As the academic job market worsens (was it ever good?), graduate students are angry, according to an article in the Chronicle of Higher Education. Don't expect a protest march in the streets burning Ph.D. gowns, but the blinkered view of some tenured faculty about the job market must drive a grad student nuts.
There's a piece in today's Inside Higher Education raising the question of whether more could have been done to prevent the recent shooting rampage in Arizona, that left six dead. In my experience, not untypical of community colleges, I've seen a fair number of students who come because they don't know what else to do, others from dysfunctional family backgrounds, as well as those with drug problems, debt problems, antisocial problems, etc., along with a very tiny few who were a little scary. But I've never seen any potential homicidal psychotics, and haven't figured out how I'd spot one before he actually opened fire.
Our friends at the Center for College Affordability and Productivity (CCAP) have released the first in a 5-part, book-length report called "25 Ways to Reduce the Cost of College." NAS applauds this initiative and looks forward to reading the report in its entirety. Peter Wood recently blogged about how colleges transform increases in federal student aid into higher tuition and fees. And we join with those who predict that either (a) the higher education bubble will burst or (b) the college degree will become a nearly empty credential. What can we do to forestall these unwelcome outcomes? The CCAP has some ideas. The first part of its report is "Use Lower Cost Alternatives." 1. Encourage more students to attend community college 2. Promote Dual Enrollment Programs 3. Reform Academic Employment Policies 4. Offer Three Year Bachelor's Degrees 5. Outsource More Services Click on the links to read each section.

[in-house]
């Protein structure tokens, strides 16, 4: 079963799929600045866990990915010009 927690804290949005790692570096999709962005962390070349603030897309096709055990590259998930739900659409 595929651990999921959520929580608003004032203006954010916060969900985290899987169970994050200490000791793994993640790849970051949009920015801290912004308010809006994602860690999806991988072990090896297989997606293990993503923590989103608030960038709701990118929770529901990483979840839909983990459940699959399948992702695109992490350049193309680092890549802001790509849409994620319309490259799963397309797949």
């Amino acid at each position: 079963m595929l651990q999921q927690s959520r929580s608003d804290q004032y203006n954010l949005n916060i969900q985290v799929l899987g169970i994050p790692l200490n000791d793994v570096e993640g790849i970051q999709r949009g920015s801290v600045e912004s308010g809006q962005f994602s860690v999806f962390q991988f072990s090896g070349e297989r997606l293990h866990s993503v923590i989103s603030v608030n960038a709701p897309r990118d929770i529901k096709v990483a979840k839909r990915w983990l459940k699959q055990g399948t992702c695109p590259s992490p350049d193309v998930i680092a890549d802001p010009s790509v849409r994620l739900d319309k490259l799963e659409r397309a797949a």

Andrew Hacker, co-author of Higher Education? How Colleges Are Wasting Our Money and Failing Our Kids—And What We Can Do About It, has great things to say about a college near and dear to us:
One of the 10 schools we liked was Raritan Valley Community College, which has a very good two-year liberal arts program. Small classes, dedicated teachers, and you discover students (you wouldn’t believe it) who are interesting and interested. After two years at Raritan, you can transfer to any larger university and actually have a better first two years than you would have at, let’s say, Michigan State where you’re in a lecture class listening to a PowerPoint with 500 other students.
Our own Glenn Ricketts, public relations director at NAS, teaches political science at RVCC. Great job, Glenn!
According to The Chronicle this afternoon:
An overwhelming majority of Americans say it is better for some students to go to community colleges instead of four-year colleges and universities, according to a poll released today by the Associated Press and Stanford University. Respondents also said community colleges were "good" or "excellent" at almost the same rate as four-year colleges.
That question seems to be on the minds of many higher education watchers these days, and there's an interesting round-table discussion of it over at today's Chronicle of Higher Education. Ashley Thorne also took the measure of it last week when she cited a slew of articles whose authors think too many current college students don't belong there. That's undoubtedly true, but why is it true? From where I'm looking in, not only should many students not matriculate in colleges, they should never have been given their high school dilplomas either. Unfortunately, self-esteem based pedagogy, legions of special education support staff, litigation-minded parents and the presence of a community college in the vicinity, with its open admissions policies, all load the odds heavily in favor of turning out lots of dismally unprepared students. As the numbers of such students increase and the colleges they attend view them as customers to be kept satisfied, the pressure to dilute educational standards continues to work its way upward. As a result, we have one huge mess, from K-12 through the entire collegiate experience. How about this: instead of asking who should attend college, why not consider what educators at that level should demand of all students, irrespective of any other considerations?